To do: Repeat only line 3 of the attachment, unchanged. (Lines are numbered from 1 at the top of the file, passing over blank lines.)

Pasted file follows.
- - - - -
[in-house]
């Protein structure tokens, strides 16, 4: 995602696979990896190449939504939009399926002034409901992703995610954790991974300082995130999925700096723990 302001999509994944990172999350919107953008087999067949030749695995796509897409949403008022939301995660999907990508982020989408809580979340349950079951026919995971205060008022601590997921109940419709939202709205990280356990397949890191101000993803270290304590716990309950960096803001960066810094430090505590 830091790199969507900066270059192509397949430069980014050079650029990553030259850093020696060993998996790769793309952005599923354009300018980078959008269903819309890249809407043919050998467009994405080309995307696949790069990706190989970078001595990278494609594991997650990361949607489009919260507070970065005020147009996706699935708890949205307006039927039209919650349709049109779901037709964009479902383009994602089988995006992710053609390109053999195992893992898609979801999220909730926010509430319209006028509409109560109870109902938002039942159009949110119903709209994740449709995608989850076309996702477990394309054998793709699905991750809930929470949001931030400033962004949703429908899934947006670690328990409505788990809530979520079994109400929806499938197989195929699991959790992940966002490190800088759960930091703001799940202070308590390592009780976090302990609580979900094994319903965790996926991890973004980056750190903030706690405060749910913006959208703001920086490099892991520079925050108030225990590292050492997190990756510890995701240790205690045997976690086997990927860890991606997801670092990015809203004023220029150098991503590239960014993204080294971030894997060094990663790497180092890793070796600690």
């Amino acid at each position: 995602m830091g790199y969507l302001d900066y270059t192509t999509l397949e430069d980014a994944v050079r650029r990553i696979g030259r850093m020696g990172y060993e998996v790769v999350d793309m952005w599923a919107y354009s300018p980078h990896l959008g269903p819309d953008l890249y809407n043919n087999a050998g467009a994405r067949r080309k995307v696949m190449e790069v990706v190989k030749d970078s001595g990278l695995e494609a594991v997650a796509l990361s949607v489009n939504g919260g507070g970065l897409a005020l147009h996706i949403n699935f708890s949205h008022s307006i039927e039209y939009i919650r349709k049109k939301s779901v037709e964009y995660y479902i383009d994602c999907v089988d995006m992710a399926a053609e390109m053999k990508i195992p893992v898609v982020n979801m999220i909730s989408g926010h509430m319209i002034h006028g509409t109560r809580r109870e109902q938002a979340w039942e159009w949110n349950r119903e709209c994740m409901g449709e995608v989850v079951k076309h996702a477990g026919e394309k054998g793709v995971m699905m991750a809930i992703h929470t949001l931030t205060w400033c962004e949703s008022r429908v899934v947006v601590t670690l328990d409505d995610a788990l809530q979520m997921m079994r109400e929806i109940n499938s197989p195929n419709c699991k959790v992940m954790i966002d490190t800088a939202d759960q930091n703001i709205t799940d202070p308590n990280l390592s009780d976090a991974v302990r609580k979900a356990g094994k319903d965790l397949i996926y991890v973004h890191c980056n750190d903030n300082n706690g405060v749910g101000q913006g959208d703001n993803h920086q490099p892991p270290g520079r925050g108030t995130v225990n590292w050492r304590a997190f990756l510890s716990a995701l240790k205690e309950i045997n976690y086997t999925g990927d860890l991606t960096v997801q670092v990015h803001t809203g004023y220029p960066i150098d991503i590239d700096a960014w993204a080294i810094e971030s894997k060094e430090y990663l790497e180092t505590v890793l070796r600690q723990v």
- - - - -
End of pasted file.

């Amino acid at each position: 995602m830091g790199y969507l302001d900066y270059t192509t999509l397949e430069d980014a994944v050079r650029r990553i696979g030259r850093m020696g990172y060993e998996v790769v999350d793309m952005w599923a919107y354009s300018p980078h990896l959008g269903p819309d953008l890249y809407n043919n087999a050998g467009a994405r067949r080309k995307v696949m190449e790069v990706v190989k030749d970078s001595g990278l695995e494609a594991v997650a796509l990361s949607v489009n939504g919260g507070g970065l897409a005020l147009h996706i949403n699935f708890s949205h008022s307006i039927e039209y939009i919650r349709k049109k939301s779901v037709e964009y995660y479902i383009d994602c999907v089988d995006m992710a399926a053609e390109m053999k990508i195992p893992v898609v982020n979801m999220i909730s989408g926010h509430m319209i002034h006028g509409t109560r809580r109870e109902q938002a979340w039942e159009w949110n349950r119903e709209c994740m409901g449709e995608v989850v079951k076309h996702a477990g026919e394309k054998g793709v995971m699905m991750a809930i992703h929470t949001l931030t205060w400033c962004e949703s008022r429908v899934v947006v601590t670690l328990d409505d995610a788990l809530q979520m997921m079994r109400e929806i109940n499938s197989p195929n419709c699991k959790v992940m954790i966002d490190t800088a939202d759960q930091n703001i709205t799940d202070p308590n990280l390592s009780d976090a991974v302990r609580k979900a356990g094994k319903d965790l397949i996926y991890v973004h890191c980056n750190d903030n300082n706690g405060v749910g101000q913006g959208d703001n993803h920086q490099p892991p270290g520079r925050g108030t995130v225990n590292w050492r304590a997190f990756l510890s716990a995701l240790k205690e309950i045997n976690y086997t999925g990927d860890l991606t960096v997801q670092v990015h803001t809203g004023y220029p960066i150098d991503i590239d700096a960014w993204a080294i810094e971030s894997k060094e430090y990663l790497e180092t505590v890793l070796r600690q723990v």